Take the 2-minute tour ×
User Experience Stack Exchange is a question and answer site for user experience researchers and experts. It's 100% free, no registration required.

I've been tasked with coming up with a way to quantify / asses the overall useability / user experience of our web application on a per-page basis.

What tools and methods do you use to achieve those standards and metrics?

share|improve this question
    
System Usability Scale? –  Benny Skogberg Jan 9 '13 at 19:24
    
As DA01 says below, there are many ways to assess usability. An appropriate methodology depends on the answers to a few questions, starting with: (1) how many pages in will be evaluated? The methodology will differ if there are few compared to many. (2) Do you need the appearance of objectivity offered by numbers, a written description of strengths and weaknesses, or an overall thumbs-up or thumbs-down per page? –  user1757436 Jan 9 '13 at 20:54
    
Ooops. I ran out of time editing the comment above. Here is more. (3) Whose assessment of usability do you need - usability experts, end users, or somebody else? –  user1757436 Jan 9 '13 at 21:00
    
@user1757436 there are quite a few pages in the app -- like 40-50. it needs to be assessed by our business contacts as well as our customers, and us. –  Kristian Jan 9 '13 at 23:23
add comment

closed as not constructive by dnbrv, JohnGB, ChrisF, Kit Grose, dhmholley Jan 14 '13 at 9:37

As it currently stands, this question is not a good fit for our Q&A format. We expect answers to be supported by facts, references, or expertise, but this question will likely solicit debate, arguments, polling, or extended discussion. If you feel that this question can be improved and possibly reopened, visit the help center for guidance.If this question can be reworded to fit the rules in the help center, please edit the question.

2 Answers

up vote 3 down vote accepted

Since a user rarely experiences just a page of your site by itself, I'd say a per-page evaluation is of questionable value. All that said, 'ux evaluation' can be done a number of ways. User testing, user surveys, heuristic evaluation, etc. For starters, I'd start with a heuristic evaluation.

share|improve this answer
    
+1 for heuristics. Nielsen's are the ones we've used in the past, they are usually a good start nngroup.com/articles/ten-usability-heuristics –  mookamafoob Jan 9 '13 at 16:53
    
for the sake of a fuller answer, can you please make a suggestion as to who's feedback should make up our heuristics data, and how many people's opinions would be appropriate for a reliable assessment? –  Kristian Jan 10 '13 at 19:57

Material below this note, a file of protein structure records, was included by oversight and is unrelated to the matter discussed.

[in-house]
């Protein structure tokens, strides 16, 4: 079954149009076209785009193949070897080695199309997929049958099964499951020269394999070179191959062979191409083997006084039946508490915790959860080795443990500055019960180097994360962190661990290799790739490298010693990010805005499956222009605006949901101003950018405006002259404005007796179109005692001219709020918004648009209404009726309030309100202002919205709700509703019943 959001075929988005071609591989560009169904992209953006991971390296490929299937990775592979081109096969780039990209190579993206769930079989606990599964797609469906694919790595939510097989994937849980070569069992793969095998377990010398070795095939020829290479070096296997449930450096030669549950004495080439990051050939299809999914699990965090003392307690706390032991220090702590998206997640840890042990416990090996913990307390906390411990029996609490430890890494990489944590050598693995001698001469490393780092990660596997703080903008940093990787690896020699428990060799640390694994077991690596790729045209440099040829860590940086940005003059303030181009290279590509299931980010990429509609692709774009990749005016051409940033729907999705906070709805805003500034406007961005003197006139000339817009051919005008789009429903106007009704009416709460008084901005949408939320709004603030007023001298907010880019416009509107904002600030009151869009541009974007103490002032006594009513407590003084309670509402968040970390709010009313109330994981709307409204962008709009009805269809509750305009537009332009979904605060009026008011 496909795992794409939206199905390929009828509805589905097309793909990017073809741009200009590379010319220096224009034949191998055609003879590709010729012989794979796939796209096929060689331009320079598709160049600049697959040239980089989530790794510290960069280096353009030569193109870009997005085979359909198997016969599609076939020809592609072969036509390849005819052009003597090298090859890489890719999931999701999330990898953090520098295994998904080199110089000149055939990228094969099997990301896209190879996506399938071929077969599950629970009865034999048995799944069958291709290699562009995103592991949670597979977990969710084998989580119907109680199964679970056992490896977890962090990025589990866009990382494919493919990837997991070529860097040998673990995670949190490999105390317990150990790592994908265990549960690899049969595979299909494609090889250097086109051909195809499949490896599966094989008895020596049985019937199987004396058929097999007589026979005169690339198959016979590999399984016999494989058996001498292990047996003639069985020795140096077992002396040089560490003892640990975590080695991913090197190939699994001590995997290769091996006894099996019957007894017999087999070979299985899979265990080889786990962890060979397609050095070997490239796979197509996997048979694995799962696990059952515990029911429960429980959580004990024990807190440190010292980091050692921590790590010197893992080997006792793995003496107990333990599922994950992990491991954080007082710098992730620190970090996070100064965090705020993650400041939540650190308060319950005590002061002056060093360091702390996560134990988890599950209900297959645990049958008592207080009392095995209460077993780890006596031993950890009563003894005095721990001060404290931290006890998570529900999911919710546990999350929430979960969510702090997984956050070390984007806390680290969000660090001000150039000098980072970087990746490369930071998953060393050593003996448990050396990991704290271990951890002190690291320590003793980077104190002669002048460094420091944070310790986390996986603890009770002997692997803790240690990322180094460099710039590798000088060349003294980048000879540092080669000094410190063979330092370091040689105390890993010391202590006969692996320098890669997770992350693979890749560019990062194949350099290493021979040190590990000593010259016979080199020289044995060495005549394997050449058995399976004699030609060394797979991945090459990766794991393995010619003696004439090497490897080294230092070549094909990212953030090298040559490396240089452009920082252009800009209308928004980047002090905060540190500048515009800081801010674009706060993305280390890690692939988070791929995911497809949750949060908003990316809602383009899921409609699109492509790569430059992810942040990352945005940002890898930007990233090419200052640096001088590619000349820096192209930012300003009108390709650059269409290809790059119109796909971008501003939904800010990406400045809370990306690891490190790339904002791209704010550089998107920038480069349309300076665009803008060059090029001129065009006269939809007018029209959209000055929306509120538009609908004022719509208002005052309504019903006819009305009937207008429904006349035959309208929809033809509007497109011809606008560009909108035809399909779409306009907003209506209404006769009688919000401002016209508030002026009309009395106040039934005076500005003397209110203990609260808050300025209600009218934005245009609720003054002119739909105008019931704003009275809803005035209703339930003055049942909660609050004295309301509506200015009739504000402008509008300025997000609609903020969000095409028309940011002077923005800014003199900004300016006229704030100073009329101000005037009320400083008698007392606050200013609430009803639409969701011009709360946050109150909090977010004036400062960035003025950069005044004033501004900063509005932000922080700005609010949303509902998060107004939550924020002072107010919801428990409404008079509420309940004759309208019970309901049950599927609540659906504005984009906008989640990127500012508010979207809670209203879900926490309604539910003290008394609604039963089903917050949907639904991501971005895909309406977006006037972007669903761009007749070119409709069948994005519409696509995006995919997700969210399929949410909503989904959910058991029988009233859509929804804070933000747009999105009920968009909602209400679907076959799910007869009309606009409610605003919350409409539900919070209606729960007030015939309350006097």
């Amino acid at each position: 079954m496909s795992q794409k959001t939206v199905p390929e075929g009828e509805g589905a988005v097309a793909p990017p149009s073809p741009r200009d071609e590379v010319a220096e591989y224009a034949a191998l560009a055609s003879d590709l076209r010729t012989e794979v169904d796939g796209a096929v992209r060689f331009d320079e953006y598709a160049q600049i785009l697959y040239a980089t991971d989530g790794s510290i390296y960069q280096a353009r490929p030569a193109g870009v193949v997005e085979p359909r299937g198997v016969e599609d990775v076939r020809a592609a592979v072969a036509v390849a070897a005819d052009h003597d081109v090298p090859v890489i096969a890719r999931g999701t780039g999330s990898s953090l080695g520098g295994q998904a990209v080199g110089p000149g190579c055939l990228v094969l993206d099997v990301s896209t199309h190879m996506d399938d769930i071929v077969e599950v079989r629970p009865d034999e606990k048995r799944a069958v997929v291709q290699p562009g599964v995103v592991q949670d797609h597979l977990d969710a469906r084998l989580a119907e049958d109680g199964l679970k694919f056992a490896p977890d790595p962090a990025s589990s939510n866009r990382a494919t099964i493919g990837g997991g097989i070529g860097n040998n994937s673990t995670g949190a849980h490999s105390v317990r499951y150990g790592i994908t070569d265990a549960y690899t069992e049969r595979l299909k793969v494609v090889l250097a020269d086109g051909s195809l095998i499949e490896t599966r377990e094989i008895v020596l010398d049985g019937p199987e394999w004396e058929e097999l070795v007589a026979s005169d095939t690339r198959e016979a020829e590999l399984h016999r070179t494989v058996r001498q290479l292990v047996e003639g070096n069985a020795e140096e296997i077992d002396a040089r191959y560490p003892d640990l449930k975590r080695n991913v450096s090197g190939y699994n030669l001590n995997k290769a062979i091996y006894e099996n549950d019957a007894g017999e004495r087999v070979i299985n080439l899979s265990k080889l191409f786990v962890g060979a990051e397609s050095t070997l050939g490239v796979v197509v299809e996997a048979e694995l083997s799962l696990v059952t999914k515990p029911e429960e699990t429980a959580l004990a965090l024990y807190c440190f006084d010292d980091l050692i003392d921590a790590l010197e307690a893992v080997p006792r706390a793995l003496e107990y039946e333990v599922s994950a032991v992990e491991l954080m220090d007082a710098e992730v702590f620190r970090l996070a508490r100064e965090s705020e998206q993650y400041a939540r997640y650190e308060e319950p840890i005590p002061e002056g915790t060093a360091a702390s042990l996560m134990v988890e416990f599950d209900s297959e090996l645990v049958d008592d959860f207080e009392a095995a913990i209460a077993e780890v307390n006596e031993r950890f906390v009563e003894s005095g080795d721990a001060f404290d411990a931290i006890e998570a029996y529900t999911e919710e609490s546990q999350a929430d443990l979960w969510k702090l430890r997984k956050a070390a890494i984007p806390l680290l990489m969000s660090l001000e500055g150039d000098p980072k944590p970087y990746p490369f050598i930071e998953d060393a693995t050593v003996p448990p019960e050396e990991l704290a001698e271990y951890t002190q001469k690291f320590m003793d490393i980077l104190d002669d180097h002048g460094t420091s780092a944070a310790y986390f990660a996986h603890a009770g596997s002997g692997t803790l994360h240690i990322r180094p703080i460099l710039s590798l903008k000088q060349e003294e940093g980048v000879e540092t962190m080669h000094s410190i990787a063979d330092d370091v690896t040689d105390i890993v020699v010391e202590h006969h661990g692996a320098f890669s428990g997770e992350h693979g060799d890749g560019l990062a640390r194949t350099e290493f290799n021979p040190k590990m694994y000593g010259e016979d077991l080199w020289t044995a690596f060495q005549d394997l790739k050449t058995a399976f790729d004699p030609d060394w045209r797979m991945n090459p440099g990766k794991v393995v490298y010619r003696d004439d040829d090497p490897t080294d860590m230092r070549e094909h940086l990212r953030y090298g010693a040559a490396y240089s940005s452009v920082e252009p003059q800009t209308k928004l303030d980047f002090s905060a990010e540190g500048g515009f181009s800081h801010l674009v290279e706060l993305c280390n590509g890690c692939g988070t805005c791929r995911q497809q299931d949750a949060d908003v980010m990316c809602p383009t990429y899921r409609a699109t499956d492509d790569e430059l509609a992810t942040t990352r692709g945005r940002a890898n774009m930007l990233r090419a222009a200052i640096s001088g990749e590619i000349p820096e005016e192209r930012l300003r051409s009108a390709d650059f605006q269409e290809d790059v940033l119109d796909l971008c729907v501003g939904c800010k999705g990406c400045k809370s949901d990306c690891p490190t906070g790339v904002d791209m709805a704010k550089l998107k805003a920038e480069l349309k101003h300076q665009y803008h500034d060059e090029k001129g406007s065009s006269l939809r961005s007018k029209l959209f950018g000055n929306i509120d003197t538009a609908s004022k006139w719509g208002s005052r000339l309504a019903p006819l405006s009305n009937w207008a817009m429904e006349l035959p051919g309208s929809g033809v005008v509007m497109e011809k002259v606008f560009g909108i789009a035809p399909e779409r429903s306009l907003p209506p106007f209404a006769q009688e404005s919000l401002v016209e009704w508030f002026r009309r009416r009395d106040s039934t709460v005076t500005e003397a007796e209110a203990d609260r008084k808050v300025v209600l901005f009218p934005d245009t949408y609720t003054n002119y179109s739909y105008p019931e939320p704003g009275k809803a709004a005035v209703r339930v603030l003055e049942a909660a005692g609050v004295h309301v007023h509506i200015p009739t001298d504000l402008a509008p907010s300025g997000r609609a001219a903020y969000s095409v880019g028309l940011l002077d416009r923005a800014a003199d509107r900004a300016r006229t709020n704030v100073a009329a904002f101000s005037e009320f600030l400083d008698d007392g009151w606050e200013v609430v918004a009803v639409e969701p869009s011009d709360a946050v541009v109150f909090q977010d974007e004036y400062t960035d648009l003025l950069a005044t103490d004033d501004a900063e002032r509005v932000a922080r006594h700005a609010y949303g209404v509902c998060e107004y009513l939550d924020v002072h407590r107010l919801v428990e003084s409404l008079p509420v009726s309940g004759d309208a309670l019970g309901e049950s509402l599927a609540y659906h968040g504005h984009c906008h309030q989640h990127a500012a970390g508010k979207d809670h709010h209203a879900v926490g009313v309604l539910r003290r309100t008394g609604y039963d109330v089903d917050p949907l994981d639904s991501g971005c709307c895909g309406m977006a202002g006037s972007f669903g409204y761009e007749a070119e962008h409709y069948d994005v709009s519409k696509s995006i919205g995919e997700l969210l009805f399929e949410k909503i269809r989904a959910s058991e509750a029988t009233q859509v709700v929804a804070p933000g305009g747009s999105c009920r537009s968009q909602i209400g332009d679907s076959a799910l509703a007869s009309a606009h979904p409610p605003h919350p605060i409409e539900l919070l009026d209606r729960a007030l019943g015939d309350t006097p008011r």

1  
There's no hard-and-fast rule about it, but you typically want people with some experience in what you are trying to measure. So in terms of usability and UX, you'd want people that have experience with usability and/or UX principals. One person can be enough, but sometimes it's nice to have 3 as it's good to bounce things off of each other, each person finds unique things, and having an odd number can break any stalemate debates. –  DA01 Jan 10 '13 at 21:04
    
OK thank you. thats all need :) –  Kristian Jan 11 '13 at 0:21
add comment

You don't do an 'overall' analysis - rather, you identify the key user behaviours, then measure how often they're happening / being followed to completion using user tests and analytics.

This allows you to value the state of an interface in directly business-oriented terms and define measurable, specific tasks to trial in user testing. More importantly, it also allows you to get support for actioning your findings - if you can't quantify how a bad UI is harming business goals, how can you expect the business to fund further development?

share|improve this answer
    
thank you for the reply. can you give some examples on how you go about collecting that information and the tools / methods you'd use to do it? –  Kristian Jan 10 '13 at 16:25
    
@Kristian - I'd speak with the project manager or business analyst, ideally when a product / page is first being planned. If you're the PM, then the question is - what user activities are most valuable to the organization? This will depend on your revenue model and how you monetize your service. In e-commerce, it's fairly obvious ("Users need to find the products they want and buy them"), in other domains it can be a little less clear ("We need to encourage social media sharing as part of our 2013 outreach strategy") –  Jimmy Breck-McKye Jan 10 '13 at 17:08
    
you may be misunderstanding me. I do have all of that information already. my question is about how you gather and record your data. are you suggesting this is simply throwing in booleans and response times into a spreadsheet? or is there a more grand solution? –  Kristian Jan 10 '13 at 17:19
    
@Kristian - I don't really think you can 'score' matters that way. I don't really think this subject really lends itself to the kind of quantitative analysis you're hoping for. –  Jimmy Breck-McKye Jan 10 '13 at 22:07
    
so, how do you keep score? how do you keep track of your results? is everything you do merely a discussion with no data to be kept from the exercise? –  Kristian Jan 11 '13 at 0:22
show 2 more comments

Not the answer you're looking for? Browse other questions tagged or ask your own question.